Statesman Staff Writer
State Representative Dennis Fowler (R) completed his first full week as representative of the 151st District last week. He spent the week getting settled and meeting the people with whom he will be working in the coming legislative session. He was one of 34 new Republican state representatives to take the oath of office at the beginning of the year.
"It was pretty humbling to top that hill and see the capitol, knowing that you are going to have an office there," says Fowler of his first trip to Jefferson City after being elected last November.
Fowler is not a stranger to Jefferson City. As a former law enforcement official and administrator of the Stoddard County Juvenile Detention Center, he made trips to the capitol to speak with legislators about issues affecting his office. This time he is on the other side of the desk, and it is different.
Fowler recently learned of his legislative appointments. He will serve on the Appropriations for Transportation Committee, the Corrections Committee, the Natural Resources Committee and the newly created Emerging Issues in Agriculture Committee, which combined two of the former agriculture committees. He says he submitted a list of committees on which he wanted to serve. He notes that he has experience in corrections and is involved in energy policy. He has served as a member of the board of directors of SEMO Electric for five years.
He said the hottest issue, based on the number of emails he has received, has been second amendment rights. He said people in his district fear proposed federal legislation to restrict guns sales will erode their rights under the second amendment. The sentiment of Missourians has been solidly against such restrictions to the point that proposed House legislation would make it a state crime for any federal agent or agent of the state, counties or cities to enforce or attempt to enforce new gun control laws.
"They don't have to worry about me," says Fowler. "I'm for the second amendment."
Fowler represents all of Stoddard County and a small portion of northwest Scott County.
Fowler says being a new representative presents a "steep learning curve." He said staff at the capitol have been very good to help incoming representatives, and he has hired a woman who has 28 years experience at the capitol as his legislative aide. He says she formerly worked for Rep. Shane Schoeller and has been very instrumental in helping him with the day-to-day operations in the House.
Another issue on which Fowler hopes to focus is establishing affordable sustainable energy.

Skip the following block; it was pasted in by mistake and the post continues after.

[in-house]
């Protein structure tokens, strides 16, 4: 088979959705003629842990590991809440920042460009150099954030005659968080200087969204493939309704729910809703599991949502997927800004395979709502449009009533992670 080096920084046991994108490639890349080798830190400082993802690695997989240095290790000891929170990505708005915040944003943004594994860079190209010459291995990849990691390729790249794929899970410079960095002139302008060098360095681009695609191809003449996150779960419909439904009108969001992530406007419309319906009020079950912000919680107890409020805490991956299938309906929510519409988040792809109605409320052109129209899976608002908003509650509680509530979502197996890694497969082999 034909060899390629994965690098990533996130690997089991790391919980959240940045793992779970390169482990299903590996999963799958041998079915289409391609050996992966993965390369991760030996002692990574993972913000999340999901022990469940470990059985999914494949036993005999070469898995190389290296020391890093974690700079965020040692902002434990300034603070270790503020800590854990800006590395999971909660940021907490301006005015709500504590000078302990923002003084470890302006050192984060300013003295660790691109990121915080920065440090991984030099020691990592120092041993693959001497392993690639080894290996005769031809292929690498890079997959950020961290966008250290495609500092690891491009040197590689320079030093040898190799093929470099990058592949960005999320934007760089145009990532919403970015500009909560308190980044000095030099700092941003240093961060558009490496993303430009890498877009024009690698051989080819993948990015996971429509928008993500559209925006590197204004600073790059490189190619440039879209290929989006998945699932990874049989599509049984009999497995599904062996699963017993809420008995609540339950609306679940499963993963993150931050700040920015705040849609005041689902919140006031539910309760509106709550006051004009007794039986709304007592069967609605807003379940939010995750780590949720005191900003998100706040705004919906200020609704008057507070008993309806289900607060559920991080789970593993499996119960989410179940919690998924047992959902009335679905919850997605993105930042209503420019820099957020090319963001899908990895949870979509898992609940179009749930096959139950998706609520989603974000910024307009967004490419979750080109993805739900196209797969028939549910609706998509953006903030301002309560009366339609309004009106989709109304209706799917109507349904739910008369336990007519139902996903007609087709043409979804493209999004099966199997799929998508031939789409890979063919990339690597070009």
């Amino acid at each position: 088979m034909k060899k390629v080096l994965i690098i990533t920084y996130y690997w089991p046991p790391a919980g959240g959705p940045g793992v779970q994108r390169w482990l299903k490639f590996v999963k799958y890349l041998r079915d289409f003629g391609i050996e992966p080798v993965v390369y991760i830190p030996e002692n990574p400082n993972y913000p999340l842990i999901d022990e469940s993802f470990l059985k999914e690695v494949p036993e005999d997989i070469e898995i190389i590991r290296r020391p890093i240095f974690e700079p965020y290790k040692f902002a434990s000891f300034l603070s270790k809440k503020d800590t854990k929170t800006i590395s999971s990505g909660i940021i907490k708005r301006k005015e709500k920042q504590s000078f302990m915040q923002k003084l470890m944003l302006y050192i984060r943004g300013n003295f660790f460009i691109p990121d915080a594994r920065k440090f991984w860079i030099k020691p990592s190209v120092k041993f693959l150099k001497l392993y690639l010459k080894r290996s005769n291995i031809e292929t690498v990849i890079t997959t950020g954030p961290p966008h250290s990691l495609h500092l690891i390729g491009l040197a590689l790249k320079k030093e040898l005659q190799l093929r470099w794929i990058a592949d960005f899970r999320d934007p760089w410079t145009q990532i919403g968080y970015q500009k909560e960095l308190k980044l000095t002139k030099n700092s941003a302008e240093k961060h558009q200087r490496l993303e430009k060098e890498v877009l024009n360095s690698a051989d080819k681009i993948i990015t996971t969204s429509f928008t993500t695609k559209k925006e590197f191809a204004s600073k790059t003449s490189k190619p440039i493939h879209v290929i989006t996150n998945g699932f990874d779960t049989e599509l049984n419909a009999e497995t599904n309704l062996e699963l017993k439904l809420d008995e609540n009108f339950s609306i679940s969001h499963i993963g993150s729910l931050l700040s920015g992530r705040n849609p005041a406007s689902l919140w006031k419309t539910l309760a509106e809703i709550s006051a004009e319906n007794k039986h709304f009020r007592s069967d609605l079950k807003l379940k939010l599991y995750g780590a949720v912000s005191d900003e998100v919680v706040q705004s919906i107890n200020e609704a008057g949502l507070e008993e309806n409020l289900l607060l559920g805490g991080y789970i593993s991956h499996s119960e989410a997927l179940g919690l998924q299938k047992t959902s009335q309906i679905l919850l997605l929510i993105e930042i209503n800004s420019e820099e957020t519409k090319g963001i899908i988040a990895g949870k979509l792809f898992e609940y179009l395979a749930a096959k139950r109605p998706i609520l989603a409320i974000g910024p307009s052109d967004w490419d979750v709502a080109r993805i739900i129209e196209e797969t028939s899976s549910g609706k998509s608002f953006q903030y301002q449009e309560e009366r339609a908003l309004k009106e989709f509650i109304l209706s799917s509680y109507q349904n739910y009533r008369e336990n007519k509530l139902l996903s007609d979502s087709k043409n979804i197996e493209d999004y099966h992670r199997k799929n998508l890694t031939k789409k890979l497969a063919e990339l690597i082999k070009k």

"Any kind of energy source that will help keep our rates cheap is something we need to be pursuing," he says.
He disagrees with President Barack Obama's efforts to eliminate coal as a fuel for power plants. He says coal is the cheapest fuel to use to produce electricity. Other fuels would be costly, and that would impact consumers. He notes that natural gas is one alternative that is inexpensive at this time, but if power plants all start converting to it, the price will go up.
"We would see serious rate increases if plants switched to natural gas," Fowler adds.
One avenue that is being explored is the construction of smaller modular nuclear power plants. He supports this idea, saying it is a better alternative to the construction of large nuclear plants such as the one in Calloway County, Mo. He says these smaller plants could provide nuclear power to generate electricity to smaller areas and districts.
"They've had small nuclear reactors on Navy ships since the late 1950s," says Fowler.
Another thing being looked into by Westinghouse, in conjunction with Ameren, is manufacturing these modular nuclear reactors in Missouri. He says not only would it be good for providing cheaper energy, but it would provide jobs and help the state economy.
Fowler says that agriculture is a vital part of the county's economy, and that it why he wanted to be on the agriculture committee.
"I'm not a farmer, but I realize how important it is in our area."
He will be attending the committee meeting on Tuesday to discuss issues important to farmers. He says he hopes that farmers will contact him about issues that they feel need to be addressed.
"The idea of the new committee is to get ahead of important agriculture issues before they have a negative effect on farmers," he says.
Fowler already has an apartment in Jefferson City. He credits former Rep. Billy Pat Wright for helping him find a place to live when not at home in Advance. He says he is living in the same building where Wright lived while serving in the legislature.
One of his first activities after being sworn in was attending the inaugural ball. He and his wife, Ava, met a lot of the new legislators and their spouses.
"It's been interesting," says Fowler. "It's different than anything I've been involved in before."
The transition is going well, as there are several legislators he knows with local roots. He is acquainted with Rep. Todd Richardson from Poplar Bluff (District 152) and knows Rep. Steve Cookson (District 153) and Rep. Shelley White Keeny (District 145) because they are both from Advance. There are many new faces at the House, so he is not alone.
"We are all in the same boat," says Fowler, " so we make friends pretty quickly."